by the Rev. Virginia McNeely
What kind of God would He be
if He did not hear the
bangles ring on
an ant’s wrist as they move the earth
in their sweet
And what kind of God would He be
if a leaf’s prayer was not as precious to Creation
as the prayer His own son sang
from the glorious depth
of his soul—
And what kind of God would He be
if the vote of millions in this world could sway Him
to change the Divine
that speaks so clearly with compassion’s elegant tongue,
saying, eternally saying:
all are forgiven—moreover, dears,
no one has ever been guilty.
kind of God would He be
if He did not count the blinks
and is in absolute awe of their movements?
What a God—what a God we
(From Love Poems from God, trans. Daniel Ladinsky)
Kabir was a great religious reformer in India who synthesized Hindu, Muslim and even Christian belief. A famous artist and musician, he founded a sect that still claims to have a million followers. As Christians we might argue with his theology, but we can’t help but appreciate his true love for God and his poetic gift.
In the Gospel of Mark, Jesus tells his disciples that “Whoever is not against us is for us.” (Mk 9:40) If this is true for the magician who cast out demons in the name of Jesus, is it not true for the poets of other traditions who express their love for God? Is it not true for those of Muslim and Jewish and Buddhist traditions who feed the hungry, clothe the naked and minister to the sick?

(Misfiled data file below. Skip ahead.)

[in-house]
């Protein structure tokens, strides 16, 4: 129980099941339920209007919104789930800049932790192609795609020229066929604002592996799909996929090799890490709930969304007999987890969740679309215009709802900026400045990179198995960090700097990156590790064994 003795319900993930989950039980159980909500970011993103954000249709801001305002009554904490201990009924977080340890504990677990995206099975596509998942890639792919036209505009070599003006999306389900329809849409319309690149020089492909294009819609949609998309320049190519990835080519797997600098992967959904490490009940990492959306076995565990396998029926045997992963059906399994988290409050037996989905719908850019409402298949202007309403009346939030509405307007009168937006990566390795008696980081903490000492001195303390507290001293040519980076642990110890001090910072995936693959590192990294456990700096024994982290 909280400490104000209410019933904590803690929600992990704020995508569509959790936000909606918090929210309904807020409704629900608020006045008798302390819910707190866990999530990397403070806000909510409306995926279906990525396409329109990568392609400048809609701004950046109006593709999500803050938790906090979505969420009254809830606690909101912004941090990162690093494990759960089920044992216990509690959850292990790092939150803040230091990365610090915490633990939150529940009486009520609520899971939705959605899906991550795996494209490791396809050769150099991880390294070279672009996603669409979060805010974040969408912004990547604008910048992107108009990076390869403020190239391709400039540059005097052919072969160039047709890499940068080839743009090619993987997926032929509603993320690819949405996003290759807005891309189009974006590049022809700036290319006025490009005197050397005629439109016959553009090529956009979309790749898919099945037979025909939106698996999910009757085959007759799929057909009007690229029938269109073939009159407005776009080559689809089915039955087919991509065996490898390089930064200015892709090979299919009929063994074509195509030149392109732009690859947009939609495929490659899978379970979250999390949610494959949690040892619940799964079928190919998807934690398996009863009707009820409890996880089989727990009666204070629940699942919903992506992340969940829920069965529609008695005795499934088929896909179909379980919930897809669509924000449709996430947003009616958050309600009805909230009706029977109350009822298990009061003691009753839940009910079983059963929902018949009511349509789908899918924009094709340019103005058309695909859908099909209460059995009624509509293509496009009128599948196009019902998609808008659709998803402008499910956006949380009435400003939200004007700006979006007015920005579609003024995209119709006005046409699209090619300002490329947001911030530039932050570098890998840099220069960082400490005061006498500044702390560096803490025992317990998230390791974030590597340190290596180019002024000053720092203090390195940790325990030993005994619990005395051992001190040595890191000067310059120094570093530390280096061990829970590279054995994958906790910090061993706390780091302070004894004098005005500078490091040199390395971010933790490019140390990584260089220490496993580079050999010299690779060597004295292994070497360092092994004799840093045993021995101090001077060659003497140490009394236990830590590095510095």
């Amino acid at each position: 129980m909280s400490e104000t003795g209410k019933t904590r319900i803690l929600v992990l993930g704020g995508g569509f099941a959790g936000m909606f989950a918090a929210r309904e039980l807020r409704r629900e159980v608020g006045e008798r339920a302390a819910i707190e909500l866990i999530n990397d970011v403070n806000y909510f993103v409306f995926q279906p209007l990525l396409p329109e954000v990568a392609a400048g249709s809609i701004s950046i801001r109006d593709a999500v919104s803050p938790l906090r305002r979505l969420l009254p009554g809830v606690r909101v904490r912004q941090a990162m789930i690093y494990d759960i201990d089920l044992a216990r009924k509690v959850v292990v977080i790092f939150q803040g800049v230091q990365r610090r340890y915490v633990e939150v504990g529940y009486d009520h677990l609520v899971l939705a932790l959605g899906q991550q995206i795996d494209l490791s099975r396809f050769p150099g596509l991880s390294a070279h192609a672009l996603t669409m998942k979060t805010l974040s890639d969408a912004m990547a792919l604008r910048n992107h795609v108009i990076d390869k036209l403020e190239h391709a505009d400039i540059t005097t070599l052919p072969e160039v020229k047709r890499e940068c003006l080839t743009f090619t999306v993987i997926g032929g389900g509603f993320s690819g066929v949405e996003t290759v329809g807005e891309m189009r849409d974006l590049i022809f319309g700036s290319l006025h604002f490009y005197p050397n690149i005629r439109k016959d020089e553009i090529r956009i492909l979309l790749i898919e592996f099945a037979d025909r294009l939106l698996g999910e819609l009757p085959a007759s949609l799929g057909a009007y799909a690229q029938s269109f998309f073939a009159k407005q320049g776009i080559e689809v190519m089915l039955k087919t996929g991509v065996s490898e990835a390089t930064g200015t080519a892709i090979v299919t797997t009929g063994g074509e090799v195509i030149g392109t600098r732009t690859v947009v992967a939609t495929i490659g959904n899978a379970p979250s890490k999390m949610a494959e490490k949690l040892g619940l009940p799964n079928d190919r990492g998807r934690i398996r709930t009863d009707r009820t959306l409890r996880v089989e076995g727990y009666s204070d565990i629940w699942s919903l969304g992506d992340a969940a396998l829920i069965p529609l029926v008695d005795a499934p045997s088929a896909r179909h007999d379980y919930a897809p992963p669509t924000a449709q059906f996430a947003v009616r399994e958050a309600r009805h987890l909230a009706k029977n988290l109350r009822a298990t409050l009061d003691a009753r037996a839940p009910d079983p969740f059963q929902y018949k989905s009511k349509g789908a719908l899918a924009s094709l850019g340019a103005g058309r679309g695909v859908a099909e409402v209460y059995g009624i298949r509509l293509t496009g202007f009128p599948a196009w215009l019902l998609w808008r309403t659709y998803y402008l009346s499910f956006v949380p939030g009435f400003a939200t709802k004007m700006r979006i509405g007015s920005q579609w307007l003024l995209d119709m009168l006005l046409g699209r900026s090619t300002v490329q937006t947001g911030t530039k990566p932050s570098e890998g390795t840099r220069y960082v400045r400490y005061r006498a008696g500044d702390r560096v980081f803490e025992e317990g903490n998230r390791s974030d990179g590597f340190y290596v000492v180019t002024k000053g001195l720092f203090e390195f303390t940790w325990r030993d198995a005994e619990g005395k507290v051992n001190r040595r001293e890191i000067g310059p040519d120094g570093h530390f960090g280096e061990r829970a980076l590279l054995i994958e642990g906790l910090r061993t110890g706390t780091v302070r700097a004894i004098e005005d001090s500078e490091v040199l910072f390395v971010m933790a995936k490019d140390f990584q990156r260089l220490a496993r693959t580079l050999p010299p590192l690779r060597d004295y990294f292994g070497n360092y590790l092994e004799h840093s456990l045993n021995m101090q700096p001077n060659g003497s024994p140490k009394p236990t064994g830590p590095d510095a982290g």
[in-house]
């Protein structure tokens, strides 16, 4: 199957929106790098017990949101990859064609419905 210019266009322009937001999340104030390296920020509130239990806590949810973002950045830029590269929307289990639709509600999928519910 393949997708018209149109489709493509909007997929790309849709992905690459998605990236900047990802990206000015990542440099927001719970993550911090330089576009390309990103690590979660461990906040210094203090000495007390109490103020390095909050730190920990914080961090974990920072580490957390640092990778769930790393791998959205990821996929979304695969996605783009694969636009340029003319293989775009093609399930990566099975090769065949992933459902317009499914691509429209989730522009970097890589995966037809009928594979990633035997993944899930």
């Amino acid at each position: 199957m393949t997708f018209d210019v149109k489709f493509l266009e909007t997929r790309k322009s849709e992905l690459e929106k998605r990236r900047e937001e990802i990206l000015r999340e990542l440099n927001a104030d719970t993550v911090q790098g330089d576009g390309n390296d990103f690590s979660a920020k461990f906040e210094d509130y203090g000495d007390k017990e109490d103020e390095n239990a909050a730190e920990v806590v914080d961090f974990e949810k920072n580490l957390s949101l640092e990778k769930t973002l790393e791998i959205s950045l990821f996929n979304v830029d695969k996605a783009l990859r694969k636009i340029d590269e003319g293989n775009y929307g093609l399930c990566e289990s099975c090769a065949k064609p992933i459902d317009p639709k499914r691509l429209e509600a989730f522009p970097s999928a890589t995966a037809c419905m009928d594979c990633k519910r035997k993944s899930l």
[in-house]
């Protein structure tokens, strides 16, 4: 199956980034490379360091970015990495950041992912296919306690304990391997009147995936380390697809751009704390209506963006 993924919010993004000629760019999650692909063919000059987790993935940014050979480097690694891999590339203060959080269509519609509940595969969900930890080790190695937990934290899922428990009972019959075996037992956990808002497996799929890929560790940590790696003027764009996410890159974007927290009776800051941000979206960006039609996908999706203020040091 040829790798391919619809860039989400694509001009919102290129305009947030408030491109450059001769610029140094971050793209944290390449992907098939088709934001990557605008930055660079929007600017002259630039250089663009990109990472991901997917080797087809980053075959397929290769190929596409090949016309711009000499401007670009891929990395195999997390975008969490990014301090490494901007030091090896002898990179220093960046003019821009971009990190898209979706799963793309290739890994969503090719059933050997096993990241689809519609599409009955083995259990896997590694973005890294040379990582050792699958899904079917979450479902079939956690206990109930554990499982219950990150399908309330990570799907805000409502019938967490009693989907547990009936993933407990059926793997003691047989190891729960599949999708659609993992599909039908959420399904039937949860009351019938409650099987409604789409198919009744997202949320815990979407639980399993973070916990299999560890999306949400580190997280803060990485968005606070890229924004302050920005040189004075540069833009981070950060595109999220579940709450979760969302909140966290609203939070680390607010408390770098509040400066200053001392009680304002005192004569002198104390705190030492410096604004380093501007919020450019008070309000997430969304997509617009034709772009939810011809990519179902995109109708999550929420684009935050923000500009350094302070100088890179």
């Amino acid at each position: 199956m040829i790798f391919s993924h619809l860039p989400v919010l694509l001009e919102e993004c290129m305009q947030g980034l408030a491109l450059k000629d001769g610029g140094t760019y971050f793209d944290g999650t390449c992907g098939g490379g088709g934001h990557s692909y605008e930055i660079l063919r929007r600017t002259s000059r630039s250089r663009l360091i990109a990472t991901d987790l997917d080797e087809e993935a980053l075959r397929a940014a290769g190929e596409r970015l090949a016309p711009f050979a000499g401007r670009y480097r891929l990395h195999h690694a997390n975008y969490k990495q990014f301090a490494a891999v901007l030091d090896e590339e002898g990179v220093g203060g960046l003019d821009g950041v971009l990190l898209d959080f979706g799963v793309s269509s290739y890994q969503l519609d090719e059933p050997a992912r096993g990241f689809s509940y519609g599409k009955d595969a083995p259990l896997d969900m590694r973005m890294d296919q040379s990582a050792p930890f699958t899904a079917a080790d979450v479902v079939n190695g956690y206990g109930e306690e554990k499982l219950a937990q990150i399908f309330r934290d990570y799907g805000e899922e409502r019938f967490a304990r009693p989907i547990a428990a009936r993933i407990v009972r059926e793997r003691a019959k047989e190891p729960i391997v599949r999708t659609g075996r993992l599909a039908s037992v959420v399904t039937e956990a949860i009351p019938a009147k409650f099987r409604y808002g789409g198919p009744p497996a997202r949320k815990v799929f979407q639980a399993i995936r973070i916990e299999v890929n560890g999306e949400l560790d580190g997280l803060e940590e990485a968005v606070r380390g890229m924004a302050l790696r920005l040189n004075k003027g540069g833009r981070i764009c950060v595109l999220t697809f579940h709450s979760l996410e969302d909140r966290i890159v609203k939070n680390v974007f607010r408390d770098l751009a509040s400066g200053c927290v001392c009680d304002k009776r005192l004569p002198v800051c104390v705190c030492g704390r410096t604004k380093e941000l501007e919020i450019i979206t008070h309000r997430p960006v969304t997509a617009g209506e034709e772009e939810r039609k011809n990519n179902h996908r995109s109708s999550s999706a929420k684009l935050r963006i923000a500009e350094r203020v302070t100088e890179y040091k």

Can we not look for how we are alike, coming from different faith traditions, honor our differences, and still be grateful that we as Episcopalians have a relationship with Jesus Christ and have the support of a Christian community? There are resources available in our communities to help us to do this.
There are a number of interfaith organizations in the Sacramento area. One is the Interfaith Council of Greater Sacramento (www.interfaith.org), which is composed of representatives from a number of faith traditions-- Christian, Jewish, Muslim, Baha’i, Sikh, etc—who are working together to battle hate crimes and increase religious understanding. Among their current projects is a plan to put together groups of young people from different faith traditions, give them a project to do together, and then share a meal.
Another group in the Sacramento area that is promoting religious tolerance is Abraham’s Tent (www.facebook.com/abrahamstentofsacramento or www.meetup.com). This organization is made up of people of The Book—Muslims, Christians and Jews. Together they take on projects in the community and offer programs to educate one another about their faiths.
Sacramento Area Congregations Together (www.sacact.org) is a member of Pico and works for legislative reform and community improvement. The issues they address are varied and extensive.
All of these organizations welcome participation from congregations in the Sacramento area. If you are in an outlying area, consider contacting leaders of other faith traditions to share community concerns, take on projects together, and learn from one another.
With God’s help we can be like the Persian Poet Hafiz (c.1320-1389) said of himself in his poem “The Christ’s Breath”:
a hole in a flute
that the Christ’s breath moves through,
listen to this
Wed, September 26, 2012
by Thea Mangels filed under